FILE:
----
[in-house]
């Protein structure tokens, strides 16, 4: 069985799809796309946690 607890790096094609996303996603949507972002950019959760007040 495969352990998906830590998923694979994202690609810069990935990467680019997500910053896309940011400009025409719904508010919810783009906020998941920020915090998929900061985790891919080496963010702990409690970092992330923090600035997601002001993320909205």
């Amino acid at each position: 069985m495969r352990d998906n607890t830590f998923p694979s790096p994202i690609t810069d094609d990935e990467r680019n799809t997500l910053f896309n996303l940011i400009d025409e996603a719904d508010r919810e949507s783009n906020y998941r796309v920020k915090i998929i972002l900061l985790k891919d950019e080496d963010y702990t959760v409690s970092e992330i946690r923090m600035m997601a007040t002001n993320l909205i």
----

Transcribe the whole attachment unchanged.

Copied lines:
[in-house]
């Protein structure tokens, strides 16, 4: 069985799809796309946690 607890790096094609996303996603949507972002950019959760007040 495969352990998906830590998923694979994202690609810069990935990467680019997500910053896309940011400009025409719904508010919810783009906020998941920020915090998929900061985790891919080496963010702990409690970092992330923090600035997601002001993320909205």
């Amino acid at each position: 069985m495969r352990d998906n607890t830590f998923p694979s790096p994202i690609t810069d094609d990935e990467r680019n799809t997500l910053f896309n996303l940011i400009d025409e996603a719904d508010r919810e949507s783009n906020y998941r796309v920020k915090i998929i972002l900061l985790k891919d950019e080496d963010y702990t959760v409690s970092e992330i946690r923090m600035m997601a007040t002001n993320l909205i």